However, the circumstances of that particular case went “beyond mere professional acquaintanceship”.
Clapham, Bondi and Emu Plains buses
The reasonable bystander has been variously described as being the man on the Clapham omnibus or the Bondi bus, with the Christeas hearing bringing up an old one, the man on the Emu Plains omnibus.
In another but related context in insolvency, the rule in ex parte James, English law recently referred to the standards of the “right thinking person”, in determining whether an IP should act fairly, according to the standards of conduct of a judge, rather than in accord with the strict law. “Trustees in bankruptcy, liquidators in compulsory liquidations and administrators are all officers of the court. … As such, they are acting on behalf of the court and they will accordingly be held to these standards by the court”.
It was in the ex parte James context that “the person on the Bondi bus” was one Australia judge’s reference point.
Dancing on pinheads
The difficulty in determining criteria for these sort of issues led the English Court of Appeal to say that the formulation of the various tests in the numerous cases had “something of the quality of dancing on pinheads”. The insolvency rule in ex parte James – another in a series of cases ‘dancing on pinheads’ | Murrays Legal.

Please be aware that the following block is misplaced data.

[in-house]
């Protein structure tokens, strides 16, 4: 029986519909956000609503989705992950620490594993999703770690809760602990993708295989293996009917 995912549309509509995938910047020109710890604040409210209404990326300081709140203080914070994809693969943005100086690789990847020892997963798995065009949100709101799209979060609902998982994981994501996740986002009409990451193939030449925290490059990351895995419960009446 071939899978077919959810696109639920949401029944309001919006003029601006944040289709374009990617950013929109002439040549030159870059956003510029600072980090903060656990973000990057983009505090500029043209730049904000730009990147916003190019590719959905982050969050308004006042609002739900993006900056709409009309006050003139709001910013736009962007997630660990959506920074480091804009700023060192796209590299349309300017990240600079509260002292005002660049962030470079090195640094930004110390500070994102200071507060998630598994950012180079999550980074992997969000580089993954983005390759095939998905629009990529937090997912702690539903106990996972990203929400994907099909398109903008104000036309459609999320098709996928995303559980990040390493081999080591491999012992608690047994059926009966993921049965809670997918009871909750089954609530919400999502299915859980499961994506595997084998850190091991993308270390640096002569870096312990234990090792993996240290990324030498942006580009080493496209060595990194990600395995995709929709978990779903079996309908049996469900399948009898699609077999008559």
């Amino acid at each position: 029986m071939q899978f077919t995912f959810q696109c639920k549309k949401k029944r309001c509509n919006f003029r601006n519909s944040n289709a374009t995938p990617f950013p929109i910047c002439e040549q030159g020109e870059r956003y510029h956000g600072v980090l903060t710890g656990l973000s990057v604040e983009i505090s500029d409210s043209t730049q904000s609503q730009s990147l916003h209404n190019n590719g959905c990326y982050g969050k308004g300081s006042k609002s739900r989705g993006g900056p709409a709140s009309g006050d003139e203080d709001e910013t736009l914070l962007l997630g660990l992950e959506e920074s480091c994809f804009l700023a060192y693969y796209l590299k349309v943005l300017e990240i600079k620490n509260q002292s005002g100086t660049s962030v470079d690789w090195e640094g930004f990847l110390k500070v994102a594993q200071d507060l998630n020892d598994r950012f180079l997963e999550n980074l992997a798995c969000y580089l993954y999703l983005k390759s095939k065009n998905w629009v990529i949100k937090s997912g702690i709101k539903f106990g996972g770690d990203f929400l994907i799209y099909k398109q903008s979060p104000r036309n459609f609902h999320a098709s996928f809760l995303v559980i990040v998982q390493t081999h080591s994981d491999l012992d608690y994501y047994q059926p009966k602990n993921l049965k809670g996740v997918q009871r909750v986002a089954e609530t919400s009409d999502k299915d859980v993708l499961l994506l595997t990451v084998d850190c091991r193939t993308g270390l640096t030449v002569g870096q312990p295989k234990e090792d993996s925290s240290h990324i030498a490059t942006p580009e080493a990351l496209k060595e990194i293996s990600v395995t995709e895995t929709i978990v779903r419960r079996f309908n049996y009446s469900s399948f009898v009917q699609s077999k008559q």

In the different but related issues before the High Court in Charisteas, there are some signs of the sensitivity – physical and personal – of dancing on pinheads.
The various Judges and counsel raised issues about degrees of friendship between say a judge and a barrister, and when a relationship might cross a boundary, such that “a hypothetical observer might believe that there was an intimate relationship between the judge and the solicitor. That is over the line”. Then there are “graduations between somebody who was merely a colleague in chambers on another floor, versus the person who was in the room next to you, versus [a case where] the judge actually made a speech at the counsel’s wedding – they were that close”, leading to a comment that “there is not only one form of intimate relationship. The nature of a relationship that a practitioner and a judge might have is not to be expressed in a friendship or an intimate relationship”.
In the end, that is only part of the issue. Judicial independence sits within a broader context of the standard of independence generally expected, in many areas, but with the standards set in some areas, for example, by government, sometimes having a pervasive and perverse influence.
A decision is awaited; as will then be the ALRC’s views through its report, to be delivered to government.
 Charisteas v Charisteas & Ors (P6/2021)
 Kiefel CJ and Keane, Gageler, Gordon and Gleeson JJ.
 Commonwealth v Irving FCA, 3 April 1996, (1996) 65 FCR 291, (1996) 144 ALR 172.
 Presbyterian Church Trust v Scots Church Development  NSWSC 676.